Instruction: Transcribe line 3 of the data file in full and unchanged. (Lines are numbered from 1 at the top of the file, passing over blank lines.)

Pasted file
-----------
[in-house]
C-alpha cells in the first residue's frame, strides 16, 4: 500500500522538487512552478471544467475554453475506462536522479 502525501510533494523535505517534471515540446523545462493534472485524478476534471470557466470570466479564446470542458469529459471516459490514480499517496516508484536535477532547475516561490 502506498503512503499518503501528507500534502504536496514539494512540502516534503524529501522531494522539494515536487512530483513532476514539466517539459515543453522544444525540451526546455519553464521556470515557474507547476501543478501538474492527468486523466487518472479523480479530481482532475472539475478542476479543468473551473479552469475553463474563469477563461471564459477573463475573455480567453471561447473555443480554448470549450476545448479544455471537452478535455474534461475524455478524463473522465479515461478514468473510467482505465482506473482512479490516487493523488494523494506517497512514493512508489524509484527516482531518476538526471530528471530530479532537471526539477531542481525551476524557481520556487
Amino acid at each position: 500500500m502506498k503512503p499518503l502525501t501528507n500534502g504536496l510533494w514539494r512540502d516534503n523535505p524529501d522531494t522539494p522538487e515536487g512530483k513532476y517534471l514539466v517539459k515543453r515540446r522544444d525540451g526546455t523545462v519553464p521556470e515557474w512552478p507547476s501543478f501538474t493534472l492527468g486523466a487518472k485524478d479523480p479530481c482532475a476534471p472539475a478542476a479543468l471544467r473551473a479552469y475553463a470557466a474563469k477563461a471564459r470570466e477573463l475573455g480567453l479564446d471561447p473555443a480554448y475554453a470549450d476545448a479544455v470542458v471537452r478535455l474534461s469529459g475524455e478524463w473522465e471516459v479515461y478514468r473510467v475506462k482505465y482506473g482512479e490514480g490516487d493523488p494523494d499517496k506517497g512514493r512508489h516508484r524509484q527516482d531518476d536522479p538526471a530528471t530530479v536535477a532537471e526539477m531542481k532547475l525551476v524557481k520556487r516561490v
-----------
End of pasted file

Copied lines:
Amino acid at each position: 500500500m502506498k503512503p499518503l502525501t501528507n500534502g504536496l510533494w514539494r512540502d516534503n523535505p524529501d522531494t522539494p522538487e515536487g512530483k513532476y517534471l514539466v517539459k515543453r515540446r522544444d525540451g526546455t523545462v519553464p521556470e515557474w512552478p507547476s501543478f501538474t493534472l492527468g486523466a487518472k485524478d479523480p479530481c482532475a476534471p472539475a478542476a479543468l471544467r473551473a479552469y475553463a470557466a474563469k477563461a471564459r470570466e477573463l475573455g480567453l479564446d471561447p473555443a480554448y475554453a470549450d476545448a479544455v470542458v471537452r478535455l474534461s469529459g475524455e478524463w473522465e471516459v479515461y478514468r473510467v475506462k482505465y482506473g482512479e490514480g490516487d493523488p494523494d499517496k506517497g512514493r512508489h516508484r524509484q527516482d531518476d536522479p538526471a530528471t530530479v536535477a532537471e526539477m531542481k532547475l525551476v524557481k520556487r516561490v